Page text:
Monday, March 26, 2018

California Pay Statement Requirements

According to the Labor Enforcement Task Force, the second most frequent violation among California employers between 2012-2017 was related to improper or missing pay statements.

Pay statement violations can be low hanging fruit for plaintiff attorneys looking for things to tack on to other complaints their clients bring against companies. We have seen simple workers’ comp disagreements balloon into class action lawsuits for something as simple as an employer not having their address on their pay statements.

Here is a checkup for California employers to make sure they are complying with pay stub laws:

Timing of Pay

California employees must be paid at least twice a month. Compensation earned between the 1st and the 15th of the month must be paid no later than the 26th day of the same month. Compensation earned from the 16th of the month through the end of the month must be paid no later than the 10th day of the following month.

If an employer pays employees weekly, every two weeks, or twice a month according to a different earning schedule, it may comply with the payday laws by paying employees for work performed within seven days after the end of the pay period.

Employers must notify employees of the time, date, and place they will be paid.

Executive, administrative, and professional employees may be paid only once a month, as long as they are paid by the 26th day of the month and their paychecks include their entire salary for the month. Employees who work for a farm labor contractor must be paid every week.

Pay Stub Requirements

California law requires employers to give employees an itemized written statement with every paycheck. This statement, which can be in the form of a detachable pay stub or a separate document, must include the following information:
  1. Total gross wages the employee earned during the pay period
  2. Total hours the employee worked during the pay period
  3. The number of units and rate for any piece-work the employee performed
  4. All deductions from the employee’s pay
  5. Employee’s net pay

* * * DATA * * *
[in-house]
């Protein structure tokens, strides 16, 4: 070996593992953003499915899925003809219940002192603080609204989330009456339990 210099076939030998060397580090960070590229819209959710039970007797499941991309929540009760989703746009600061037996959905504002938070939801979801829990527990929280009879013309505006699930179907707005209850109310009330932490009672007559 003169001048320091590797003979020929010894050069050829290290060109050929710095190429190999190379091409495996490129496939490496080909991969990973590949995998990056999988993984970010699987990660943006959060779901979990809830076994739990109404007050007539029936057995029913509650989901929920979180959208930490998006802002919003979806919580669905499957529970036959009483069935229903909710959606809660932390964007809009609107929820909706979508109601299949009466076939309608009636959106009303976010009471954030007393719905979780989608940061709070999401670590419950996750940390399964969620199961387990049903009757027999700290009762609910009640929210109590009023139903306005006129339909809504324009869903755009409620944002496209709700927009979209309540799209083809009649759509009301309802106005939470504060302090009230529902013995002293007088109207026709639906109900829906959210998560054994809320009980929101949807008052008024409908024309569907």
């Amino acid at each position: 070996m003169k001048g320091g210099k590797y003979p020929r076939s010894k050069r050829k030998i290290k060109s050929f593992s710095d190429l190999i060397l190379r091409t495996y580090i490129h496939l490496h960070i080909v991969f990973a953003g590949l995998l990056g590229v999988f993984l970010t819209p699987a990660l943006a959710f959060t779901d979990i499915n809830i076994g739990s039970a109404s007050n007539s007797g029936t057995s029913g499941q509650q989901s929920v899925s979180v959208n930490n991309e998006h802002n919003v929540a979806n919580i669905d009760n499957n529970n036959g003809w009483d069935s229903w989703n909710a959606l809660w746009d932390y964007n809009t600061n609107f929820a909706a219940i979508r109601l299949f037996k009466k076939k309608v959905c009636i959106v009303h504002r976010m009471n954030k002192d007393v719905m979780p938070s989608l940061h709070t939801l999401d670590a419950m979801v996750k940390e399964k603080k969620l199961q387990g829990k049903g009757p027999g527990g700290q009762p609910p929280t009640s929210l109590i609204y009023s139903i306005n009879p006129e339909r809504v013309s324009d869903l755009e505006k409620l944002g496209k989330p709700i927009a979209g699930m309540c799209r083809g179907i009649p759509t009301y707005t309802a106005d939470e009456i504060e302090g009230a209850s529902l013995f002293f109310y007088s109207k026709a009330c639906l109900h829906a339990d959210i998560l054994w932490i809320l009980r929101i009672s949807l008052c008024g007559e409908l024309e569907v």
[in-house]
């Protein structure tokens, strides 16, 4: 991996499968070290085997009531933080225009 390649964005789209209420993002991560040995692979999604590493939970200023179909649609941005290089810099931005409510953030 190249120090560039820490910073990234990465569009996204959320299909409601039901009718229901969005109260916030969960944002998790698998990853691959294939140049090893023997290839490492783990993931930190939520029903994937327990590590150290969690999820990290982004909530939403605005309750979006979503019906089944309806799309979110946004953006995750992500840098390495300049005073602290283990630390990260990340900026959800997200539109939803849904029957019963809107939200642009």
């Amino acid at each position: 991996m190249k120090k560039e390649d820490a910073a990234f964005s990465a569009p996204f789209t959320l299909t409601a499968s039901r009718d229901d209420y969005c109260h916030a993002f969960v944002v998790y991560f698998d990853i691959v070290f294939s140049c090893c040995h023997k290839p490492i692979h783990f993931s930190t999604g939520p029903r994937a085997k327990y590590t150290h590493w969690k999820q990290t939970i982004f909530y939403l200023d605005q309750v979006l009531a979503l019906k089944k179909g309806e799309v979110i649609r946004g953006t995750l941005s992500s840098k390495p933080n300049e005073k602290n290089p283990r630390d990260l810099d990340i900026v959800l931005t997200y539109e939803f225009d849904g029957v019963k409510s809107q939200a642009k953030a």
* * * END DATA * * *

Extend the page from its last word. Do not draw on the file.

6. The dates included in the pay period
  7. Employee’s name and the last four digits of the employee’s Social Security number
  8. Employer’s full name and address, and

All hourly rates in effect during the pay period and the number of hours the employee worked at each rate

Employers who use a payroll company to prepare wage statements are responsible for providing the payroll company with all information that must be contained in the wage statement. Furthermore, employers should review wage statements for completeness and accuracy and not assume the wage statements are accurate. Accuracy is vital and minor mistakes can be costly, with employers facing large fines and penalties, even for minor omissions. California law imposes penalties on employers who do not comply with wage statement requirements:

  • Failure to provide an employee with a wage statement may result in a penalty of $250 per employee for the initial violation and $1,000 per employee for subsequent violations
  • Providing an employee with an inaccurate wage statement means facing a penalty of up to $4,000 per employee

Lauren Sims is the article’s author and the Director of Human Resources.

Whenever you require professional Human Resources or Payroll guidance to navigate the ever-changing landscape of California and Federal Employment Laws & Regulations, contact us for a no-obligation consultation.

eqHR Solutions offers professional, tactical and strategic human resources support; ADP payroll product implementation/training and payroll processing services for businesses throughout Southern California.

The NLRA Applies to Non-Unionized Employers

Employers must recognize that regulations under the National Labor Relations Act (NLRA) do not always apply exclusively to unionized workforces.

Both unionized and non-unionized employers should become familiar with the NLRA and ensure that their communication policies are compliant. 

The NLRA protects the rights of employees to engage in activity that is undertaken with respect to wages and working conditions, or for mutual aid or protection in the workplace. 

The National Labor Relations Board (NLRB), which generally enforces the NLRA, has become increasingly active in issuing rules and guidance that affect many employers in non-unionized workplaces. The risk to the employer is that it may enact policies or procedures that violate the NLRA, subjecting the employer to complaints, actions, fines and penalties from the NLRB.

Company communications that may be covered by the NLRA include e-mails, bulletin board materials, door-to-door solicitations, bumper stickers on employee vehicles in parking lots, T-shirts and pins, employee conversations, literary distributions, and company intranets. This list is not all-inclusive, but it is important to understand how broad the NLRA can be.

The NLRB has stated that policies prohibiting use of company e-mails and bulletin boards for non-job-related solicitations were enforceable. Employers must ensure that all e-mail and bulletin board policies must be uniformly enforced and may not specifically target union-related communications. 

Other types of solicitations and distributions, however, require a different set of rules. When it comes to non-email and non-bulletin board solicitations, such as in-person solicitations, the NLRA allows employer policies prohibiting such during working hours. However, union solicitations in particular must be permitted during non-working hours, even in work areas.